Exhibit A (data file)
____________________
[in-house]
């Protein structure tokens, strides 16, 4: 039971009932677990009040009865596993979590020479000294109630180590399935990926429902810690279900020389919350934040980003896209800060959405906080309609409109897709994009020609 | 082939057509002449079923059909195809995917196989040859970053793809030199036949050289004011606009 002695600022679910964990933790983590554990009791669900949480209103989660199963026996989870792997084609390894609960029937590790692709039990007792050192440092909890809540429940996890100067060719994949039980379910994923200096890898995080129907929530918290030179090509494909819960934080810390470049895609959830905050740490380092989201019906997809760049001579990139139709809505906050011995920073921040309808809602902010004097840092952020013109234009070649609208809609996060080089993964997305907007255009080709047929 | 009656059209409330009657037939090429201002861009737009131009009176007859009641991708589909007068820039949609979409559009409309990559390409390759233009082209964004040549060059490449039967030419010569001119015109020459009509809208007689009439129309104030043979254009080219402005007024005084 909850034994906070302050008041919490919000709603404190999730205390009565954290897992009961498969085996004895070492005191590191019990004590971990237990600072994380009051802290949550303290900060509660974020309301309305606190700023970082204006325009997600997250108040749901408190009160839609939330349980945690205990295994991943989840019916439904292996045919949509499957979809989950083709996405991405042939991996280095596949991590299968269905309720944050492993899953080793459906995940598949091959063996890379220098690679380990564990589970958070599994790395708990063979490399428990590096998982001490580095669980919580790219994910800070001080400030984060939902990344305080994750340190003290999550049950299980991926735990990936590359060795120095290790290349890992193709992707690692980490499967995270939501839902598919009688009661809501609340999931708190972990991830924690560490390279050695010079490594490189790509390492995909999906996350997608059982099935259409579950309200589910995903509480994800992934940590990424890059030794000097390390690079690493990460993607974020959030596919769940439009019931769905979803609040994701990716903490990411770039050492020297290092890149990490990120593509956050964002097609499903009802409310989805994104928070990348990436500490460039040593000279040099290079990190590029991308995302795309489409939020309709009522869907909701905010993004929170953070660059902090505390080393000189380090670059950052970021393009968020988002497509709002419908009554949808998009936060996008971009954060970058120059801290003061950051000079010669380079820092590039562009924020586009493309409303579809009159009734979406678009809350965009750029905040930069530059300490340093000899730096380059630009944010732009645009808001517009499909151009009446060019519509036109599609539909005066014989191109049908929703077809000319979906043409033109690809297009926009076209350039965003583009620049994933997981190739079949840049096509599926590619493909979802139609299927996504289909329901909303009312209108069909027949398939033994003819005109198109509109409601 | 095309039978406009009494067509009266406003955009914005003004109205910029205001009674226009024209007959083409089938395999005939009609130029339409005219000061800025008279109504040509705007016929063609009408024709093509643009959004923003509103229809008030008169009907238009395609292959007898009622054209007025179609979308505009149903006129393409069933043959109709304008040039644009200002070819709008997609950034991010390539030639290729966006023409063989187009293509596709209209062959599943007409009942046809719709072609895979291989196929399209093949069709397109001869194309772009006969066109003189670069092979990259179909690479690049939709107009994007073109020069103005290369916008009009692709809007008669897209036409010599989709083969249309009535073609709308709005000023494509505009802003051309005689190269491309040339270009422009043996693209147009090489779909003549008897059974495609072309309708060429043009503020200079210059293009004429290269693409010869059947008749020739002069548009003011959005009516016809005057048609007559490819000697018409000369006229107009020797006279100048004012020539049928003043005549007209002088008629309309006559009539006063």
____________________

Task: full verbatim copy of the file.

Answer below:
[in-house]
């Protein structure tokens, strides 16, 4: 039971009932677990009040009865596993979590020479000294109630180590399935990926429902810690279900020389919350934040980003896209800060959405906080309609409109897709994009020609 | 082939057509002449079923059909195809995917196989040859970053793809030199036949050289004011606009 002695600022679910964990933790983590554990009791669900949480209103989660199963026996989870792997084609390894609960029937590790692709039990007792050192440092909890809540429940996890100067060719994949039980379910994923200096890898995080129907929530918290030179090509494909819960934080810390470049895609959830905050740490380092989201019906997809760049001579990139139709809505906050011995920073921040309808809602902010004097840092952020013109234009070649609208809609996060080089993964997305907007255009080709047929 | 009656059209409330009657037939090429201002861009737009131009009176007859009641991708589909007068820039949609979409559009409309990559390409390759233009082209964004040549060059490449039967030419010569001119015109020459009509809208007689009439129309104030043979254009080219402005007024005084 909850034994906070302050008041919490919000709603404190999730205390009565954290897992009961498969085996004895070492005191590191019990004590971990237990600072994380009051802290949550303290900060509660974020309301309305606190700023970082204006325009997600997250108040749901408190009160839609939330349980945690205990295994991943989840019916439904292996045919949509499957979809989950083709996405991405042939991996280095596949991590299968269905309720944050492993899953080793459906995940598949091959063996890379220098690679380990564990589970958070599994790395708990063979490399428990590096998982001490580095669980919580790219994910800070001080400030984060939902990344305080994750340190003290999550049950299980991926735990990936590359060795120095290790290349890992193709992707690692980490499967995270939501839902598919009688009661809501609340999931708190972990991830924690560490390279050695010079490594490189790509390492995909999906996350997608059982099935259409579950309200589910995903509480994800992934940590990424890059030794000097390390690079690493990460993607974020959030596919769940439009019931769905979803609040994701990716903490990411770039050492020297290092890149990490990120593509956050964002097609499903009802409310989805994104928070990348990436500490460039040593000279040099290079990190590029991308995302795309489409939020309709009522869907909701905010993004929170953070660059902090505390080393000189380090670059950052970021393009968020988002497509709002419908009554949808998009936060996008971009954060970058120059801290003061950051000079010669380079820092590039562009924020586009493309409303579809009159009734979406678009809350965009750029905040930069530059300490340093000899730096380059630009944010732009645009808001517009499909151009009446060019519509036109599609539909005066014989191109049908929703077809000319979906043409033109690809297009926009076209350039965003583009620049994933997981190739079949840049096509599926590619493909979802139609299927996504289909329901909303009312209108069909027949398939033994003819005109198109509109409601 | 095309039978406009009494067509009266406003955009914005003004109205910029205001009674226009024209007959083409089938395999005939009609130029339409005219000061800025008279109504040509705007016929063609009408024709093509643009959004923003509103229809008030008169009907238009395609292959007898009622054209007025179609979308505009149903006129393409069933043959109709304008040039644009200002070819709008997609950034991010390539030639290729966006023409063989187009293509596709209209062959599943007409009942046809719709072609895979291989196929399209093949069709397109001869194309772009006969066109003189670069092979990259179909690479690049939709107009994007073109020069103005290369916008009009692709809007008669897209036409010599989709083969249309009535073609709308709005000023494509505009802003051309005689190269491309040339270009422009043996693209147009090489779909003549008897059974495609072309309708060429043009503020200079210059293009004429290269693409010869059947008749020739002069548009003011959005009516016809005057048609007559490819000697018409000369006229107009020797006279100048004012020539049928003043005549007209002088008629309309006559009539006063």